‘The High Ground’: Can the faith of a Cardinal restore the Catholic Church to innocence?
LOUISE BRISSETTE’S sprawling one-storey farmhouse sits nestled on a wooded hill off the road near Saint-Anselme, Quebec, less than an hour from Quebec City. It is the day after Christmas, a Sunday afternoon, and despite the bracing sub-zero cold, inside it is warm, cozy, and utterly chaotic. A short, sturdy woman in her early sixties with cropped silver hair and bright blue eyes, Madame Brissette waves me in through the back door to a foyer piled with dozens of boots, coats, and scarves, and then to a long wooden table in the kitchen. There is a paraplegic boy strapped into his wheelchair and wriggling in the corner. A little girl with giant, wandering eyes shyly approaches me and attempts to introduce herself, with great difficulty. In the first room along the hallway, past the kitchen, toddlers stumble and crawl among plastic trucks and airplanes and blocks; in the next, slightly older kids gleefully scream as they play Wii Sports. At any given time, Brissette’s family includes two dozen or more children, ranging in age from infants to teenagers, with cognitive and physical disorders from barely recognizable to severe.
Brissette has devoted her life to helping the most vulnerable, in an expression of her deep Catholic piety. After a tour of the main house, we take a walk along a path through the snowbound woods, past simple crosses marking the graves of children under her care who have died, to a bungalow that houses a chapel. Set in the main room, with folding chairs arranged in front of it, the altar is a slab of local granite topped with a cross of lashed together birch branches. It is the kind of makeshift altar one imagines early Quebec missionaries praying in front of. It is also where Cardinal Marc Ouellet, the former archbishop of Quebec and primate of Canada, often sought refuge from the clamour of public life.
“I felt connected to him from the first time I asked him to come baptize one of the infants,” Brissette tells me. “He was very close to the children. He is a man of emotion as well as wisdom, and he loved their simplicity and transparency.” Indeed, children are central to the vision of the Catholic Church: they not only represent future generations of the faithful, but they also provide an example of the love and trust human beings are capable of before being warped by the demands, and temptations, of adulthood.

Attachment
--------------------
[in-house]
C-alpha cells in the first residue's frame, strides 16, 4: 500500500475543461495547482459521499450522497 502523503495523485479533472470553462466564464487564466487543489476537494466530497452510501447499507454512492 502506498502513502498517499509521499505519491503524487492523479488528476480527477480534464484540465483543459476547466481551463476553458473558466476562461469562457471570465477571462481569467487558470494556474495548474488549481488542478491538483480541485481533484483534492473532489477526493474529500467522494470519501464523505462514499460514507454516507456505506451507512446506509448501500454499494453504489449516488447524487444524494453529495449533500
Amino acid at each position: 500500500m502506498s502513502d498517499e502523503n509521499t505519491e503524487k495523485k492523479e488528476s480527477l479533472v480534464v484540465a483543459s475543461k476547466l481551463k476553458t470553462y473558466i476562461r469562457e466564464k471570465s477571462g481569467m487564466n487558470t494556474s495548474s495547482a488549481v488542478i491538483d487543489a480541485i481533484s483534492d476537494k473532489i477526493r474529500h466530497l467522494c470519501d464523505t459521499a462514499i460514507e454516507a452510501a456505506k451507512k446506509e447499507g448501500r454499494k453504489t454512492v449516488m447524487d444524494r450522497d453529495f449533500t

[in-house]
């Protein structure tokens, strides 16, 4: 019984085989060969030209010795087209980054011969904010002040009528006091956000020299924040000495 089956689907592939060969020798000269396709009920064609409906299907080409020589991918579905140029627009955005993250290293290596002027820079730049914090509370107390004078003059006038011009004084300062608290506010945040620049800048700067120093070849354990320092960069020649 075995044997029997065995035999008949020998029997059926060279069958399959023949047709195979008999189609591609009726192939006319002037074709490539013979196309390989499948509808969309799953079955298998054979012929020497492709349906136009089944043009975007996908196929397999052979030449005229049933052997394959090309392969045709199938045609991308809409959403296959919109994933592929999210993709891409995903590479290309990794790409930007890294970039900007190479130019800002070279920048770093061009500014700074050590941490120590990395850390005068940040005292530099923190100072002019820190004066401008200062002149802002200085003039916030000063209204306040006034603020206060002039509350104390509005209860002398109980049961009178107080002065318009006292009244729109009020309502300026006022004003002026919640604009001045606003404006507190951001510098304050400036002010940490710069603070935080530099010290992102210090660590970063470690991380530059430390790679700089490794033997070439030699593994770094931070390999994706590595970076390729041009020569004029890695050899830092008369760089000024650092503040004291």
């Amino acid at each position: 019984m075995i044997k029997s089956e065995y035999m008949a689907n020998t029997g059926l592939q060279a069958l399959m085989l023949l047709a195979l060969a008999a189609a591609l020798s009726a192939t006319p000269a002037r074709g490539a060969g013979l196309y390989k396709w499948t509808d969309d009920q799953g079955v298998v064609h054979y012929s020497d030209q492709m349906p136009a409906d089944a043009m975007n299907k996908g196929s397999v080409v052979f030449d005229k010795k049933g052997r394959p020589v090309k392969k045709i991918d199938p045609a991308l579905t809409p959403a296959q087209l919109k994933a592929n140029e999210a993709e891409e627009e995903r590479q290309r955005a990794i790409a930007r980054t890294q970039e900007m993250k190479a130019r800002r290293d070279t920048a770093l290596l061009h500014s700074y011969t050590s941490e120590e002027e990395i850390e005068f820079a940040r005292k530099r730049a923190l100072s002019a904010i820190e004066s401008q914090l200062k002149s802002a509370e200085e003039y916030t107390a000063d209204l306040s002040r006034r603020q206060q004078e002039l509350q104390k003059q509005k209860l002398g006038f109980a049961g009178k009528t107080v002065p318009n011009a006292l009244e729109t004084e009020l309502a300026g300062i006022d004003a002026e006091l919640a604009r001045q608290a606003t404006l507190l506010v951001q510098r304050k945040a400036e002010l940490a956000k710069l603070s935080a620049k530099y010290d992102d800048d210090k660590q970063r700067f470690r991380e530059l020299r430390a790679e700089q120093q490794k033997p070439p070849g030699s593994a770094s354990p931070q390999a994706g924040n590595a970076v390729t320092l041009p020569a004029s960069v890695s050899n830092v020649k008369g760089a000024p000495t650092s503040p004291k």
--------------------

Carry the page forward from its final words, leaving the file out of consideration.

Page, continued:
Children are also central to perhaps the worst crisis the Church has faced since the Reformation, one that makes the more recent secularization of Western societies seem pale by comparison. Over the past decade, as many of the literally tens of thousands of victims assaulted by priests in the 1960s, ’70s, and ’80s go public, sexual abuse scandals have infected dioceses across Europe and both North and South America, and the most recent incidents, stemming from the systemic molestation of children in Ireland’s ubiquitous Catholic schools, are by far the worst. Contrary to the impression propagated by the media, however, it is no more likely that your local parish priest is a predatory serial pedophile than, say, the principal at your children’s elementary school may be. The problem is that priests are meant to be held to higher moral and spiritual standards than other people are; they are supposed to have been called to their vocations by God. The scandals have gravely damaged the credibility of the entire priesthood, as well as that of Church leaders, who protected abusers by either ignoring complaints against priests altogether, or by transferring them to new dioceses with minimal counselling, without so much as alerting the secular authorities.
When Pope Benedict XVI called Cardinal Ouellet to Rome last June to serve as prefect of the Congregation of Bishops, one of the most powerful positions in the Vatican (as well as appointing him president of the Pontifical Commission on Latin America), he put him in a position that will be critical to any enduring solution to sexual abuse within the Church. The prefect oversees the final vetting of candidates for bishoprics around the world before the pope makes the final choice; those bishops, in turn, are ultimately responsible for the priests in their dioceses. Ouellet was most likely placed in such an important and sensitive position because he is a respected and worldly North American leader who has not been tainted by scandal, and because he has been a trusted intellectual ally of the conservative elite that has dominated the Church since the election of Pope John Paul II in 1978. In fact, Vatican insiders agree that Ouellet is on the short list to become the next pope, should the eighty-four-year-old Benedict XVI die anytime soon. The open question is whether the Church’s current uncompromising approach will eventually serve to rebuild the trust and respect of an increasingly disillusioned laity.